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What exactly is a drum in a printer?

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What exactly is a drum in a printer?

Old 04-19-02, 03:14 PM
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What exactly is a drum in a printer?

What is it's purpose?
Old 04-19-02, 03:19 PM
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I assume that your referring to a laser printer drum. It does most of the mechanical work of the printer. They are so expensive it's usually cheaper to buy a new printer when it breaks. Some new laser printers come with parts of the drum built into the toner cartridge so the wearing drum parts gets replaced every time you get a new toner.
Old 04-19-02, 03:27 PM
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From About.com:

Laser Printer - Definition: A laser printer uses methods similar to a photocopier to print computer output on paper. The printer uses light rays from a laser or LED array to write the output on an electrically charged drum; regions of the drum hit by the light are discharged, while the rest of the drum remains charged. The drum then picks up powdered toner only on discharged portions. The toner is deposited on the paper, then fused and bonded to the paper surface with a heated roller. Color laser printers mix several colors of toner in a multi-pass process. Laser printers have their own command language; most use Adobe's Postscript or Hewlett-Packard's PCL language. Laser printers connect to the computer via parallel port, USB port, or an integrated network adapter.

Thats the best I could find.
Old 04-19-02, 03:52 PM
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Originally posted by Ben732
From About.com:

Laser Printer - Definition: A laser printer uses methods similar to a photocopier to print computer output on paper. The printer uses light rays from a laser or LED array to write the output on an electrically charged drum; regions of the drum hit by the light are discharged, while the rest of the drum remains charged. The drum then picks up powdered toner only on discharged portions. The toner is deposited on the paper, then fused and bonded to the paper surface with a heated roller. Color laser printers mix several colors of toner in a multi-pass process. Laser printers have their own command language; most use Adobe's Postscript or Hewlett-Packard's PCL language. Laser printers connect to the computer via parallel port, USB port, or an integrated network adapter.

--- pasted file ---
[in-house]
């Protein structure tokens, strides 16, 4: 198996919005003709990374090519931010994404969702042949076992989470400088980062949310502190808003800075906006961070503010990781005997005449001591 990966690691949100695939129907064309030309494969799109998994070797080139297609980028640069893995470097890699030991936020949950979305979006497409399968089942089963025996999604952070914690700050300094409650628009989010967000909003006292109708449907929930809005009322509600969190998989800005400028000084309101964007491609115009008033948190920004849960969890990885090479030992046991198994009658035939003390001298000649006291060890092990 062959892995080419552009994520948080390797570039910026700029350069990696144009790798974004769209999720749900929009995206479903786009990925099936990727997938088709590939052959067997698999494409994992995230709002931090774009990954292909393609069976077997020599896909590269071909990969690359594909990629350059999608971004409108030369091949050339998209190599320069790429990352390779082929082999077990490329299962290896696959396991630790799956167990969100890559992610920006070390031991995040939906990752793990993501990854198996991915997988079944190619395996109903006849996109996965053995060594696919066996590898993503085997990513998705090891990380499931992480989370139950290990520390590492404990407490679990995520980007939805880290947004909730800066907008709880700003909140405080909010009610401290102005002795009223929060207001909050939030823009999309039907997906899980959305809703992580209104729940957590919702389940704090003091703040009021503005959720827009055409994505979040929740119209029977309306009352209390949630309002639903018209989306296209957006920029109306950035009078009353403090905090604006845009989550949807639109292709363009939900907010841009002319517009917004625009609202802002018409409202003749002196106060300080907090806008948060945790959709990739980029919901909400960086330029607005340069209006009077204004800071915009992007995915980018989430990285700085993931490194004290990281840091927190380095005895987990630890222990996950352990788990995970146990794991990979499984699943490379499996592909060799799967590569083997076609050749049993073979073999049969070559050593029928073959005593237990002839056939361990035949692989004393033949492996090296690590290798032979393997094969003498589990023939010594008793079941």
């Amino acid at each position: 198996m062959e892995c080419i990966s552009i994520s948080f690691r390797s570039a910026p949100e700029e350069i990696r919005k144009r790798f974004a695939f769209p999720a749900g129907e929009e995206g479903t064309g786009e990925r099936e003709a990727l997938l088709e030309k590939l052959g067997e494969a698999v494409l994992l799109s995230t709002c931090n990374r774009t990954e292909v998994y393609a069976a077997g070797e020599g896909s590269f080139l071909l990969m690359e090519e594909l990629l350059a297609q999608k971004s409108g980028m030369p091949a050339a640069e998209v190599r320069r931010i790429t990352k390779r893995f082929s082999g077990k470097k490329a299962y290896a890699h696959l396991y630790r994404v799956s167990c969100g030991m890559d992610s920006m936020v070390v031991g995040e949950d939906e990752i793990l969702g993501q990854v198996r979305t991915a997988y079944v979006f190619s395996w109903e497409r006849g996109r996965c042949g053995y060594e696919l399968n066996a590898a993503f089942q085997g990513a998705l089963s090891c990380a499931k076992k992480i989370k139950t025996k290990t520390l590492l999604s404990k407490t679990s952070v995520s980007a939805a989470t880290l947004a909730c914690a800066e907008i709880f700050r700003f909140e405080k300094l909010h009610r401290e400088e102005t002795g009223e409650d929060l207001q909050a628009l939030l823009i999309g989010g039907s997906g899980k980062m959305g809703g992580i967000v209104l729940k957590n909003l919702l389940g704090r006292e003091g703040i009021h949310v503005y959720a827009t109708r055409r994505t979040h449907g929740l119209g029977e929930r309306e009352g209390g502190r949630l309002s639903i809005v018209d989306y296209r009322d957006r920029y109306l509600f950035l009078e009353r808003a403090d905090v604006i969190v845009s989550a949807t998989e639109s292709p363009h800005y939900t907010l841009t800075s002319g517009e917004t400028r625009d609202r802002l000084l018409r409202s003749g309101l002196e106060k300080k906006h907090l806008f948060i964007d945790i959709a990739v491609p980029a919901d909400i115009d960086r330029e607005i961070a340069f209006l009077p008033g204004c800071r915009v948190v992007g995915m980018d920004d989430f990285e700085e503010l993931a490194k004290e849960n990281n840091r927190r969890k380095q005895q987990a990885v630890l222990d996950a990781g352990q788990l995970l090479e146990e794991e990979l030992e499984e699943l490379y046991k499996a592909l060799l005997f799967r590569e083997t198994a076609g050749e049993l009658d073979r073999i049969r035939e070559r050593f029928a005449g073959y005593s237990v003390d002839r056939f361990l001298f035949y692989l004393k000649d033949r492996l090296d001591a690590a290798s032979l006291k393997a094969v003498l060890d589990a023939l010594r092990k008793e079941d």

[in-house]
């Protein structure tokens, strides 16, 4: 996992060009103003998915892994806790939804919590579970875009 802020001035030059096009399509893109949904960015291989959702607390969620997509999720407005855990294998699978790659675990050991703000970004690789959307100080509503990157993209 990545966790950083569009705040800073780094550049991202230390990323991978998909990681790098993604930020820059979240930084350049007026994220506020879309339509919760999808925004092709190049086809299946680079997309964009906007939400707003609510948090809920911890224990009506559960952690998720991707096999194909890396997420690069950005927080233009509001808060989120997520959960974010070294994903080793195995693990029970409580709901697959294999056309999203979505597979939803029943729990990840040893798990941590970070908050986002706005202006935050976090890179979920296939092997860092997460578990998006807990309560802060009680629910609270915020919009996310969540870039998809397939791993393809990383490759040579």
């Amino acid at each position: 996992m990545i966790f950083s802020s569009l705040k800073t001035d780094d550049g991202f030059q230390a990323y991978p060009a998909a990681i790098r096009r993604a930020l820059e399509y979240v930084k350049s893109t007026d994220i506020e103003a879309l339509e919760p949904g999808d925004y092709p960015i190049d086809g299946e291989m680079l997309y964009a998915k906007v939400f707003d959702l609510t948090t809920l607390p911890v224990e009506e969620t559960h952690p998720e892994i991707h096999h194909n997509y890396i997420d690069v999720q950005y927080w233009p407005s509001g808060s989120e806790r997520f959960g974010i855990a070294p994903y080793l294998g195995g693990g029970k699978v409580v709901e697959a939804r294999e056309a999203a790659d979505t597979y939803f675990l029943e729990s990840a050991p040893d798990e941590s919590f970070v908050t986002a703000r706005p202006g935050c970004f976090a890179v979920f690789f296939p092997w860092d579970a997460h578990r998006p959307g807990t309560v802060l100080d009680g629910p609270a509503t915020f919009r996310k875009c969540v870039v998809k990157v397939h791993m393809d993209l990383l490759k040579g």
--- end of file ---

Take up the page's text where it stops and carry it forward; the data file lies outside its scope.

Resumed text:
Thats the best I could find.
That definition is acurate for the most part.

The drum could be compared to a plate in offset (ink) printing. It's what carries the image to be printed.

The reason it wears out and needs replacing is it is constantly being bombarded with light and high voltage (usually in the -650volt rang) this wears down the photo sensitivity of the drum surface (usually made from selenium).

Basically it works like this...

Step 1: The drum is charged to around negative 650 volts.

Step 2: The drum is then exposed by either LEDs or a laser using a scanning mirror to create the image. The exposed image is now at around -500 volts.

Step 3: The toner is negatively charged to around 650 volts and the toner is attracted to the lesser charged image on the drum from step 2.

Step 4: The paper is then charged positively and the toner is pulled off the drum onto the paper.

Step 5: The toner (which is made from plastic) now on the paper goes through the fuser unit which melts the toner onto the paper.

Step 6: The drum is cleaned off by a clean bar charged at a higher voltage then the drum and by brushes and it is ready for the next page.

Last edited by palebluedot; 04-19-02 at 03:56 PM.
Old 04-19-02, 04:00 PM
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Interesting.

We have an HP 4500N printer, and looks like the drum will cost somewhere between $79 at CDW and $445 at Corporate Express. (some preferred vendor!)
Old 04-19-02, 07:31 PM
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Originally posted by ChiTownAbs
Interesting.

We have an HP 4500N printer, and looks like the drum will cost somewhere between $79 at CDW and $445 at Corporate Express. (some preferred vendor!)
Does the one at Corporate Express come with anything?! Like a PRINTER?!
Old 05-03-02, 10:14 AM
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For my last printer the drum units cost about $165 and last maybe 2 years under light use if I'm lucky. This is why I recomment not buying any Brother printers (toner outlasts the drum). My new Laser printer (Lexmark) cost less than a drum for my Brother printer and the toner cartridge unit, while a bit pricy, it does contain all the drum parts that normally wear out so I won't ever have to replace an expensive drum again (I hope).

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